Diagnosis of Type 1 Diabetes
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The doctor will ask about your symptoms and medical and family history. A physical exam will be done. The doctor will also do a few tests. There are four main tests used to diagnose diabetes. The American Diabetes Association (ADA) recommends the following tests for diagnosis:
Fasting Plasma Glucose Test
You will need to eat nothing for at least eight hours before the test. A sample of your blood will be taken. The blood glucose level will be measured. A measure of 126 milligrams per deciliter (mg/dl) (7 millimole per liter of blood [ mmol/L]) or higher on two separate occasions indicates a diagnosis of diabetes.
Symptoms and Results of Random Plasma Glucose Test
Symptoms typical of diabetes include excessive thirst and hunger, frequent urination, and weight loss. Your doctor will make the diagnosis based on your symptoms and the results of the random plasma glucose test. This test is taken any time of day, without regard to when you have last eaten. A sample of your blood will be taken. The blood glucose level will be measured. A measure of 200 (mg/dl) [11.1 mmol/L] or higher indicates the presence of diabetes.
Two-hour Glucose Tolerance Test
This starts with a three-day intake of a diet consisting of at least 150 grams of carbohydrates. You will then be asked to fast overnight (between 8-16 hours). The test is generally done in the morning, in your doctor's office.
A blood sample will be obtained from you to measure blood sugar. Then, you will consume a drink that contains 75 grams of glucose dissolved in water. Two hours later, another blood sample will be obtained to measure blood sugar. If you have diabetes, your blood sugar level will rise higher than normal and remain high for a much longer time than is normal. A measure of 200 mg/dl (7 mmol/L) or above at two hours is considered a positive test.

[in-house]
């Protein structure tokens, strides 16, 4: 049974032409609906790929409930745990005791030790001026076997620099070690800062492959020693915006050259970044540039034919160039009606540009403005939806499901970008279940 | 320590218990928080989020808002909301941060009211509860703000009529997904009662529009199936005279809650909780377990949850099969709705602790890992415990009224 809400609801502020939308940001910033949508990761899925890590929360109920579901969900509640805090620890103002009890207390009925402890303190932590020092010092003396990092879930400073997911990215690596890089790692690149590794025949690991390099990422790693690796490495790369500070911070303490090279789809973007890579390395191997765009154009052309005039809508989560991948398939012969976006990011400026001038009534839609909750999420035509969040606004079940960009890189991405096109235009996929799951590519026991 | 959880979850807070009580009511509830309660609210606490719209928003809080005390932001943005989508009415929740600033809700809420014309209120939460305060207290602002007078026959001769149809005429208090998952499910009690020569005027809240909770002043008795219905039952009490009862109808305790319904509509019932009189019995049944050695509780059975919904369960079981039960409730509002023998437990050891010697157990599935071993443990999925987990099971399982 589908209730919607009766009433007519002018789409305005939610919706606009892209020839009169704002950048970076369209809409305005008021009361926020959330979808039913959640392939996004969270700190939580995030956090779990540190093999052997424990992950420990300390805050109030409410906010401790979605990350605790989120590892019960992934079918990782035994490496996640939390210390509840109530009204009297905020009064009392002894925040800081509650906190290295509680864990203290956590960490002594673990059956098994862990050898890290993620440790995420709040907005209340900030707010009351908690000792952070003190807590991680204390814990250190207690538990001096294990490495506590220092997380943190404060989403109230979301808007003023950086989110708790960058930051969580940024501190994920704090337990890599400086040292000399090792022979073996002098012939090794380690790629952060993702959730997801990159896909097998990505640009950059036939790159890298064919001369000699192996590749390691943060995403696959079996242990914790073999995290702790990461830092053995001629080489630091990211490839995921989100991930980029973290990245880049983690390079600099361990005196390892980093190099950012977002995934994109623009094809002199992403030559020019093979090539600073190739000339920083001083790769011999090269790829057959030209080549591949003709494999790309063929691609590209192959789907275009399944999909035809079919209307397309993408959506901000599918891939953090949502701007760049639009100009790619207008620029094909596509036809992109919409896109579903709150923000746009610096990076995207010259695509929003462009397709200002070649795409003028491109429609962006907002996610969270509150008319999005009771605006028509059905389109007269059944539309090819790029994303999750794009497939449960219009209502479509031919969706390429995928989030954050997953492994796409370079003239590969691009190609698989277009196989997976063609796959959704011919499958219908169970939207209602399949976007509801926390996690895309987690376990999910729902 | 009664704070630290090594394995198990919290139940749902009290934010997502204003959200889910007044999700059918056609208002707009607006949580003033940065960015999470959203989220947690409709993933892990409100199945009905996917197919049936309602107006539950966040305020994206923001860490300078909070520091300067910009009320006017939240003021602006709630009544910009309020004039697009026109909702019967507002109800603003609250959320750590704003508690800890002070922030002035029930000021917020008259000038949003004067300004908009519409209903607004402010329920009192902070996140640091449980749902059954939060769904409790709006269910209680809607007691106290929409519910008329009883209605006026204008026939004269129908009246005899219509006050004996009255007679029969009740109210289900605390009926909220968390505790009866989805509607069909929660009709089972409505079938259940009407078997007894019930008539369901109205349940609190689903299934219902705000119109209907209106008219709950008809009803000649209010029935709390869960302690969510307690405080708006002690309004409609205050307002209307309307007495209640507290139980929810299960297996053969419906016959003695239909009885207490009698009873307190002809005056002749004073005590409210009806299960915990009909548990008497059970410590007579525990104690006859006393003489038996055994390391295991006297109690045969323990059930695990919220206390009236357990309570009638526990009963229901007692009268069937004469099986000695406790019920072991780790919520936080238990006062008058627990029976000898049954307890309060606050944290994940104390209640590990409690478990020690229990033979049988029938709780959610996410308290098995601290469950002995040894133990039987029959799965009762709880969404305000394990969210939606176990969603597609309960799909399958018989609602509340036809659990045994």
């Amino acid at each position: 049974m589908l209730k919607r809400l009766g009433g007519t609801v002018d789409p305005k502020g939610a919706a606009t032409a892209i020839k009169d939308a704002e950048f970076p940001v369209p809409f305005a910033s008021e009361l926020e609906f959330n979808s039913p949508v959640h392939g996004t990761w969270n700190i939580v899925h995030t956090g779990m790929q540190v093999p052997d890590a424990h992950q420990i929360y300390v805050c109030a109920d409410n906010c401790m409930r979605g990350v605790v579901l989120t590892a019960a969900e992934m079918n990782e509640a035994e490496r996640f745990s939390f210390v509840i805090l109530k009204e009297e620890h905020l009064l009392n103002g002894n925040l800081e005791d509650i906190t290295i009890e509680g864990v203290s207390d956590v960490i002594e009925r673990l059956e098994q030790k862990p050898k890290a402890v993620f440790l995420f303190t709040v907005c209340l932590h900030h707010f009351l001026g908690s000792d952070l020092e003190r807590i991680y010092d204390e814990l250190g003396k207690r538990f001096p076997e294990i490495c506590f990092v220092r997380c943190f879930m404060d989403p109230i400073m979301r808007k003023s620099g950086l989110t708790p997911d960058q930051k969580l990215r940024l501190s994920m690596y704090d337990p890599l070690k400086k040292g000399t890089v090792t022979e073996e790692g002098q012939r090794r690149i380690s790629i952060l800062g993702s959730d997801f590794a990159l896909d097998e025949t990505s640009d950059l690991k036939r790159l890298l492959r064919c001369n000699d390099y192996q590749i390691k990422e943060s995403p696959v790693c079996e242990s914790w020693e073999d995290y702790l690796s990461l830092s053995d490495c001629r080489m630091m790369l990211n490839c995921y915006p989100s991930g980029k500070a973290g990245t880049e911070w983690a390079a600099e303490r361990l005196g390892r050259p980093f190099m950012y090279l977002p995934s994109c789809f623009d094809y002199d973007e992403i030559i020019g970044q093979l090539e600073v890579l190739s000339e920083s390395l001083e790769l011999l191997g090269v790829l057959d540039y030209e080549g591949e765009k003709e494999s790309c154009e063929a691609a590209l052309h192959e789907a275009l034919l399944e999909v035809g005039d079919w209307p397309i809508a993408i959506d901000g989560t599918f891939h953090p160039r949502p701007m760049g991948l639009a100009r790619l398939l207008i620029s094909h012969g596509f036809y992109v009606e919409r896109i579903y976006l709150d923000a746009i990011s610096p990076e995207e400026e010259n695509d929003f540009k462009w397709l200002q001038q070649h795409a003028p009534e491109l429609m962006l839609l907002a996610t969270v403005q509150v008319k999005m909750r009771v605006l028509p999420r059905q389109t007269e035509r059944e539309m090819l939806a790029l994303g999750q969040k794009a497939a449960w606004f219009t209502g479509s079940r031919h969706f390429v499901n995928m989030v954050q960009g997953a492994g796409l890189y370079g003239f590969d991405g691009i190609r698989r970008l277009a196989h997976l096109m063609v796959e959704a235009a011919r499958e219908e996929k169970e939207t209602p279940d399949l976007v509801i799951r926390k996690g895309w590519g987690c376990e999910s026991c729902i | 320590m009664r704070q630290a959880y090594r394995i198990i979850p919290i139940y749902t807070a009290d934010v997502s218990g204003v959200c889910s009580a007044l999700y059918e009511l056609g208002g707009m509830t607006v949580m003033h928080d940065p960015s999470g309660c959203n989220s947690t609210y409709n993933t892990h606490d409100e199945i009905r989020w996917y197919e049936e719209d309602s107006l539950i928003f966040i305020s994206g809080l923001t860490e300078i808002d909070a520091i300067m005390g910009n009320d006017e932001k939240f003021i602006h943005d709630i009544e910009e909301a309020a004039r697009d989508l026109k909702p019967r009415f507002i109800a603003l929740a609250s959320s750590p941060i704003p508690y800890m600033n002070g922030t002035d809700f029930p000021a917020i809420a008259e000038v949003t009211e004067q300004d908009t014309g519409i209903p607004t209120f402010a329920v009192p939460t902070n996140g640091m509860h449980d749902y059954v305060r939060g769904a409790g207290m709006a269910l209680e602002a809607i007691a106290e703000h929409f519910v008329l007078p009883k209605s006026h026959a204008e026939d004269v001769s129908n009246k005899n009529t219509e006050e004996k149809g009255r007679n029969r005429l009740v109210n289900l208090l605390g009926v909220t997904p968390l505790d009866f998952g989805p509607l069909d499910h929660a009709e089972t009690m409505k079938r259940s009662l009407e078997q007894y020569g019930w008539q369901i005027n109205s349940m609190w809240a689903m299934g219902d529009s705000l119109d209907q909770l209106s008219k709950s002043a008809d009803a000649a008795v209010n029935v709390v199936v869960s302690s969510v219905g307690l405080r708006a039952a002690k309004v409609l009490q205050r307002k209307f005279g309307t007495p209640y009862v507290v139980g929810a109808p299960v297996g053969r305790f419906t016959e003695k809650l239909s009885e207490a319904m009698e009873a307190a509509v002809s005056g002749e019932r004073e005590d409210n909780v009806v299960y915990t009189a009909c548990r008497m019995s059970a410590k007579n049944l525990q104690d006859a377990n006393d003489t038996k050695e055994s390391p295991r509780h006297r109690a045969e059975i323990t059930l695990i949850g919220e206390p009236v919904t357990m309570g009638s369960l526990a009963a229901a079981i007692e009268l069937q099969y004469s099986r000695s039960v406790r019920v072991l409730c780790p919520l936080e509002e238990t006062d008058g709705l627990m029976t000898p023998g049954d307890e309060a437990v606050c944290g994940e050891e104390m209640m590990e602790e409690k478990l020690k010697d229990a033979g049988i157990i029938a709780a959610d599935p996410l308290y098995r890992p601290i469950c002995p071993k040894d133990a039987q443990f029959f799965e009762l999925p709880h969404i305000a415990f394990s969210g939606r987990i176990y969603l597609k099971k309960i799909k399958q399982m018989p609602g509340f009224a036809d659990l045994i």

Hemoglobin A1c (HbA1c)
The HbA1c test is a good indicator of your average blood sugar levels over the previous 2-4 months. This test usually does not require any dietary restrictions. A blood sample will be taken. If your HBA1c level is 6.5% or higher, this indicates a diagnosis of diabetes.
After the diagnosis of diabetes is confirmed, your doctor will most likely order the following tests:
- Urine microalbumin—to see if there is any damage to your kidneys by measuring protein in your urine
- Thyroid function tests
- Blood lipids (cholesterol) levels (total, LDL, and HDL cholesterol, triglycerides)
- Kidney function tests including serum creatinine, BUN, and potassium
Less commonly ordered tests may include:
- Glutamic acid decarboxylase (GAD) antibodies
- Plasma insulin levels
- Islet cell antibodies
- Plasma C-peptide
- Insulin antibodies
American Diabetes Association website. Available at: http://www.diabetes.org/home.jsp .
Diabetes type 1. EBSCO DynaMed website. Available at: http://www.ebscohost.com/dynamed/what.php. Updated January 2010. Accessed February 23, 2010.
Diagnosis and classification of diabetes mellitus. Daibetes Care . 2005;28(Suppl 1):S37-42.
Diagnosis of type 2 diabetes. EBSCO Health Library website. Available at: http://www.ebscohost.com/thisTopic.php?marketID=15topicID=81. Updated February 2010. Accessed February 23, 2010.
National Institute of Diabetes & Digestive & Kidney Diseases website. Available at: http://www.niddk.nih.gov/.
Last reviewed December 2009 by ]]>B. Gabriel Smolarz, MD ]]>
Please be aware that this information is provided to supplement the care provided by your physician. It is neither intended nor implied to be a substitute for professional medical advice. CALL YOUR HEALTHCARE PROVIDER IMMEDIATELY IF YOU THINK YOU MAY HAVE A MEDICAL EMERGENCY. Always seek the advice of your physician or other qualified health provider prior to starting any new treatment or with any questions you may have regarding a medical condition.
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